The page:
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Darwin Correspondence Project

To Moritz Wagner   13 October 1876

Down, | Beckenham, Kent [Bassett, Southampton.]

Oct. 13. 1876

Dear Sir

I have now finished reading your essays, which have interested me in a very high degree, notwithstanding that I differ much from you on various points.1 For instance several considerations make me doubt whether species are much more variable at one period than at another, except thro’ the agency of changed conditions,2 I wish however that I could believe in this doctrine, as it removes many difficulties. But my strongest objection to your theory is that it does not explain the manifold adaptations in structure in every organic being,—for instance in a Picus for climbing trees & catching insects,—or in a Strix for catching animals at night, & so on ad inifinitum.3 No theory is in the least satisfactory to me unless it clearly explains such adaptations. I think that you misunderstand my views on isolation. I believe that all the individuals of a species can be slowly modified within within the same district, in nearly the same manner as man effects by what I have called the process of unconscious selection; as has happened with our English race horse or our English pointer-dogs.4 I do not believe that one species will give birth to two or more new species, as long as they are mingled together within the same district. Nevertheless I cannot doubt that many new species have been simultaneously developed within the same large continental area; and in my ‘Origin of Species’ I endeavoured to explain how two new species might be developed, although they met and intermingled on the borders of their range.5 It would have been a strange fact if I had overlooked the importance of isolation, seeing that it was such cases as that of the Galapagos Archipelago, which chiefly led me to study the origin of species.6 In my opinion the greatest error which I have committed, has been not allowing sufficient weight to the direct action of the environment, i.e. food, climate, &c., independently of natural selection. Modifications thus caused, which are neither of advantage nor disadvantage to the modified organism, would be especially favoured, as I can now see chiefly through your observations, by isolation in a small area, where only a few individuals lived under nearly uniform conditions.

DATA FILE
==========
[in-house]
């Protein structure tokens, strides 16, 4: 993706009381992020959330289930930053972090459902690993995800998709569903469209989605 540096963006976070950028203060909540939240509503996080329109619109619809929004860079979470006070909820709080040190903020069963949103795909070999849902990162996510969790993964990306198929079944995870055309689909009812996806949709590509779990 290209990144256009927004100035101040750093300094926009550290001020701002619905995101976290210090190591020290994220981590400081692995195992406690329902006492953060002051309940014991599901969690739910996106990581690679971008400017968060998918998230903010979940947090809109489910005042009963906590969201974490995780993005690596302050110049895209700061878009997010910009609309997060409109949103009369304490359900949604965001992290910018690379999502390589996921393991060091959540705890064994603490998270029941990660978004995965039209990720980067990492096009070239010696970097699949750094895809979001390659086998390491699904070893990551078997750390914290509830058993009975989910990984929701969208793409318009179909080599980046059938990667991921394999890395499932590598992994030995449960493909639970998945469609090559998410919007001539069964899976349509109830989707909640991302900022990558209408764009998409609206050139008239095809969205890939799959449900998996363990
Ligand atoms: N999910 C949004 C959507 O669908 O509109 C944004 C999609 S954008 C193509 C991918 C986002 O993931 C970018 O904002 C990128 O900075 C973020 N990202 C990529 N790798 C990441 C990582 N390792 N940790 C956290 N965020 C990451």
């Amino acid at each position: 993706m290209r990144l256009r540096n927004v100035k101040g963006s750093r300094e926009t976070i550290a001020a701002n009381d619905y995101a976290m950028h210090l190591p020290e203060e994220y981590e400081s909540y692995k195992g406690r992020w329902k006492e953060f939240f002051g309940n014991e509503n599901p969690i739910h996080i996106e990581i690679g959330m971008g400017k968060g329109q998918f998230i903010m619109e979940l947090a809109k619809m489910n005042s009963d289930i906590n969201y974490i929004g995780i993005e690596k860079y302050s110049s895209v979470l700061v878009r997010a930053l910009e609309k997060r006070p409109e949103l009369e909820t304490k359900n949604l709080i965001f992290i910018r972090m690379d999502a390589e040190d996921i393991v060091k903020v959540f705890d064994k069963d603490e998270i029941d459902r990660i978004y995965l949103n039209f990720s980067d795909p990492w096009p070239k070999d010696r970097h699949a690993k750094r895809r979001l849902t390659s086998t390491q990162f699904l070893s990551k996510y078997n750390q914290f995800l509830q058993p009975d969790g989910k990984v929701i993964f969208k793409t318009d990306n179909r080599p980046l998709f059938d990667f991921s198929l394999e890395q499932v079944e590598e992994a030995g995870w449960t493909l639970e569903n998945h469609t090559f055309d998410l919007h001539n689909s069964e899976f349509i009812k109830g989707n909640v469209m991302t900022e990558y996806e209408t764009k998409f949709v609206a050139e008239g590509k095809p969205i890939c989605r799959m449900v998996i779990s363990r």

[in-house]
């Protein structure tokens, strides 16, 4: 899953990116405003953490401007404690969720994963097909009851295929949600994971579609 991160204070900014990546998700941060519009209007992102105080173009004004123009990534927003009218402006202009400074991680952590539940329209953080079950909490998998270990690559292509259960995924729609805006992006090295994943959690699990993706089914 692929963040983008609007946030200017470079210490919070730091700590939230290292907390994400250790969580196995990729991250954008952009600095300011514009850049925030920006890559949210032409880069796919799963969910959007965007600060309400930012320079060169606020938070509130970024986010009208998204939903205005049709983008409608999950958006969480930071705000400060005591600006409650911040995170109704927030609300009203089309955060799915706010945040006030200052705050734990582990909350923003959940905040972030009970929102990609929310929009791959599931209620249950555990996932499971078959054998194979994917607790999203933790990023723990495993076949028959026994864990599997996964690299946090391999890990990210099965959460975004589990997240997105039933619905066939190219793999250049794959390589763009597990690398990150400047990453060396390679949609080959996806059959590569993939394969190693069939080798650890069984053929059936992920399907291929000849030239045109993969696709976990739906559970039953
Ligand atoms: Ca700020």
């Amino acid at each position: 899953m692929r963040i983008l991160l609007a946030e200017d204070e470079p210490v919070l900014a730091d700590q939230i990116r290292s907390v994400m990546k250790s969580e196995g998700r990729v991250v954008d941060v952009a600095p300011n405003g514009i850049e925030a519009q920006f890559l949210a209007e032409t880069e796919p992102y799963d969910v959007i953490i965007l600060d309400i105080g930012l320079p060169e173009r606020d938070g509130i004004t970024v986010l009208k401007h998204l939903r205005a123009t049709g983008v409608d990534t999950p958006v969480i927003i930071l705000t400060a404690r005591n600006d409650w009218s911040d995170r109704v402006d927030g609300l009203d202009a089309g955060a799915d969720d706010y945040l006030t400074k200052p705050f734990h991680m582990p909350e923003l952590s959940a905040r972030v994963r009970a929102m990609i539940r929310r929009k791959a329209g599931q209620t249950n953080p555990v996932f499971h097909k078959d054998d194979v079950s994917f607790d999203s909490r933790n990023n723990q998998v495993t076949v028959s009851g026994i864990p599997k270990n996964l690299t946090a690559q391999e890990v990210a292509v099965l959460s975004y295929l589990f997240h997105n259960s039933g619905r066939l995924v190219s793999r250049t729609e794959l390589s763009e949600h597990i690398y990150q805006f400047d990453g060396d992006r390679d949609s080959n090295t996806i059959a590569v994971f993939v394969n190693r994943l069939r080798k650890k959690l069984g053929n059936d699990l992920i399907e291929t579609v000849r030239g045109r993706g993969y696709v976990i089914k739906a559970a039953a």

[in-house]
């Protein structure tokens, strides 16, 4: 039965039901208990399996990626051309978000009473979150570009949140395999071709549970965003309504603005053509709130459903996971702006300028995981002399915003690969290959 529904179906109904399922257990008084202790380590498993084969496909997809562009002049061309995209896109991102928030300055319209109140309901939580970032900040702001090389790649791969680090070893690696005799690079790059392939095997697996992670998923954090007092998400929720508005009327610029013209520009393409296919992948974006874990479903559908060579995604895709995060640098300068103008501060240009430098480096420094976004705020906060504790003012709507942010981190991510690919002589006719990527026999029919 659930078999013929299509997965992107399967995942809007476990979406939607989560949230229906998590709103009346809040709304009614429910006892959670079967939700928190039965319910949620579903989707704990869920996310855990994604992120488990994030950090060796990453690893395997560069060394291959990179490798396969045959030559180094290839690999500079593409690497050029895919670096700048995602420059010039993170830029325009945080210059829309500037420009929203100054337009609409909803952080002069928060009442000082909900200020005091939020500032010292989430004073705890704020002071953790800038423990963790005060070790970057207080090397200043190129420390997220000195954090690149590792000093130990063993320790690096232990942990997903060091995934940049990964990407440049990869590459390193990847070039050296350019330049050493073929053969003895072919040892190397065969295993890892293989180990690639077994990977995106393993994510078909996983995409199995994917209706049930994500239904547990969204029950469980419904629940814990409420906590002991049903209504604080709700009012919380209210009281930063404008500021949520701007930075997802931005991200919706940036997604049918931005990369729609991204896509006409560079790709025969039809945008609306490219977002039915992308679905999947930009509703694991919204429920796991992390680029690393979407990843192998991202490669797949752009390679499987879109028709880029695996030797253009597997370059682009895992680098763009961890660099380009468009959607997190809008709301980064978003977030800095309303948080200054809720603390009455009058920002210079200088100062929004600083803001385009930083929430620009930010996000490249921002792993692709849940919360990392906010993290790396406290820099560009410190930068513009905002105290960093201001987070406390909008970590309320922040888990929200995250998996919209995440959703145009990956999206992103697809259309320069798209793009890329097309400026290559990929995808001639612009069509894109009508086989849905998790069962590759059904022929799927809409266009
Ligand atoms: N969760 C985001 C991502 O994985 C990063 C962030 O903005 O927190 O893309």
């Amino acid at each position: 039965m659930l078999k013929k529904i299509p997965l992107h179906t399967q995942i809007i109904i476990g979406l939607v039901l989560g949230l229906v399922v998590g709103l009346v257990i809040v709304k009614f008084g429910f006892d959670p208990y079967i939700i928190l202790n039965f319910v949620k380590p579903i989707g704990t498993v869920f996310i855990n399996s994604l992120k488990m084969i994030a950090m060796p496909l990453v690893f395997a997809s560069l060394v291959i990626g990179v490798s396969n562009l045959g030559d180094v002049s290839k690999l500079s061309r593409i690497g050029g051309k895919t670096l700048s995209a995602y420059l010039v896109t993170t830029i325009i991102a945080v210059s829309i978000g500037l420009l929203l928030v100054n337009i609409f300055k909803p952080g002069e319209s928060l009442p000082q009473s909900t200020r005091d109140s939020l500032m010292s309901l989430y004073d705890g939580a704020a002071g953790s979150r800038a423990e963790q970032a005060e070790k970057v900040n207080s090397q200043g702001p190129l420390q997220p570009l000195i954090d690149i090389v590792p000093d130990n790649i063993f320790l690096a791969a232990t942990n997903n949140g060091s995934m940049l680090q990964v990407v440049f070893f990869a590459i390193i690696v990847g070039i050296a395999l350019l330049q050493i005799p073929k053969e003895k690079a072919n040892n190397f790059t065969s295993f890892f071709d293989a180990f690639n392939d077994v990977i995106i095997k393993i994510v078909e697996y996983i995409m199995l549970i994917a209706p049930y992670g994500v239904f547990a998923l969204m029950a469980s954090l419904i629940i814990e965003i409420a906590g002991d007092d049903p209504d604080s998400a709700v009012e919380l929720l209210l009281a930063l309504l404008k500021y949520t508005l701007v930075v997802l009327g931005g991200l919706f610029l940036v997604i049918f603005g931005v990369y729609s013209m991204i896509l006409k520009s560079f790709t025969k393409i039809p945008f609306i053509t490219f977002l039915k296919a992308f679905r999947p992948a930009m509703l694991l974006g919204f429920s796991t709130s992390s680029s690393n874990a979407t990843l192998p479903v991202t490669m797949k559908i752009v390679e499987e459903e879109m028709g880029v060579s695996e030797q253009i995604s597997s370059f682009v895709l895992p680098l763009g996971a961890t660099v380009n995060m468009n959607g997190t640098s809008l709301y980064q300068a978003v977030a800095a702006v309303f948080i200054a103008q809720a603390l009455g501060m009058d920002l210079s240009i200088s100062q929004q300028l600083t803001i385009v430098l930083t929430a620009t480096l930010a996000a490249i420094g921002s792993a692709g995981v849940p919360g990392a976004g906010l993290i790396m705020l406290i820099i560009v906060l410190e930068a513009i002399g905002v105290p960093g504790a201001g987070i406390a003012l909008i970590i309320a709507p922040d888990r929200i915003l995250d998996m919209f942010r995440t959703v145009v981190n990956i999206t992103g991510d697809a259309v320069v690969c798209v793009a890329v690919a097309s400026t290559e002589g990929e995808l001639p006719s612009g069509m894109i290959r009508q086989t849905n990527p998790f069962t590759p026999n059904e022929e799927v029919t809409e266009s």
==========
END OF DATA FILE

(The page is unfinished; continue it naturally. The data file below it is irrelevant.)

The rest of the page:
When I wrote the ‘Origin,’ and for some years afterwards, I could find little good evidence of the direct action of the environment; now there is a large body of evidence, and your case of the Saturnia is one of the most remarkable of which I have heard.7 Although we differ so greatly, I hope that you will permit me to express my respect for your long-continued and successful labours in the good cause of natural science.

I remain, dear Sir, yours very faithfully, | Charles Darwin.

Footnotes

CD had received a copy of Wagner’s multi-part essay on species formation in September 1876 (Wagner 1875; see letter to Karl von Scherzer, 22 September 1876 and n. 1). CD’s heavily annotated copy is in the Darwin Pamphlet Collection–CUL.